Wrapping up for good

Leaving sucks…

It seems my internship is ending again, for real this time. I have recently accepted a job back home as an Environmental Health and Safety Technician at the University of Nebraska Lincoln. My emotions drift back and forth over this, between excitement for a new, “real” job and twinges of regret that I have to leave here to get there. That’s the price of moving on, unfortunately; you just can’t have it both ways. It’s also a difficult thing to fathom, that I will at last have “permanent” job security with insurance, a rigid schedule, and more responsibility. The question remains: can I handle the new responsibility?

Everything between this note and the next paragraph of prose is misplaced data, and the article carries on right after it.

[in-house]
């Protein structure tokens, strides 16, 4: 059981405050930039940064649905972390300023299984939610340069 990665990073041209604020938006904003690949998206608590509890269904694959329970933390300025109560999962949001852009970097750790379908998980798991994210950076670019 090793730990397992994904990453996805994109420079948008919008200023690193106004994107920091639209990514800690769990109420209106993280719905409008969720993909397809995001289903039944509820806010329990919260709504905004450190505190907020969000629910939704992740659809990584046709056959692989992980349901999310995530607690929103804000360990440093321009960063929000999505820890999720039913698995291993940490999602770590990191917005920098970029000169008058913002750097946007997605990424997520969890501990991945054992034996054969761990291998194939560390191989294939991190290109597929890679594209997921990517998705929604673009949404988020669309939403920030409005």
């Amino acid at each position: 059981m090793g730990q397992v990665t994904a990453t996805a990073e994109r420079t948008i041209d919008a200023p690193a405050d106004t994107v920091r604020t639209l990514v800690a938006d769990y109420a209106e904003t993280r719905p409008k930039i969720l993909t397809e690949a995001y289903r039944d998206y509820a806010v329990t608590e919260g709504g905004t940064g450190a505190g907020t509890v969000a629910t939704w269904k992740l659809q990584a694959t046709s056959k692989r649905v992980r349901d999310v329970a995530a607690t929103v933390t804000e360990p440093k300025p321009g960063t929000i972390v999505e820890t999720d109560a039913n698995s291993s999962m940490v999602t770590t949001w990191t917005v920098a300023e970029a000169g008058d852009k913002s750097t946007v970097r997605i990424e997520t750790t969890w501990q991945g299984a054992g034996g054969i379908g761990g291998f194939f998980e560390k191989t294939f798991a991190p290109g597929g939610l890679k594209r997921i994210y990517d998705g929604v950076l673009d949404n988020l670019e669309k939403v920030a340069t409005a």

It’s amazing how many loose ends accumulate over time. I suppose this happens everywhere as priorities change and little things get set aside. On my list of things to do are to clean up some Environmental Assessment work in progress, update our GIS system with rare plant observations and fence type inventory data, officially label and glue all herbarium voucher specimens I’ve been collecting, get the truck (trusty ol’ Bernie) an oil change, ship out herbarium specimens from my seed collections to the Smithsonian and the Rocky Mountain National Herbarium, link reservoir photos and data to mapped locations, and of course clean out my cubicle and work truck. But the hardest part of wrapping up my internship (again), is saying goodbye to everyone (again). I’ve driven away from here before when I thought my time was done, and it was a very sad day. I imagine it won’t be any easier this time, especially knowing it is official.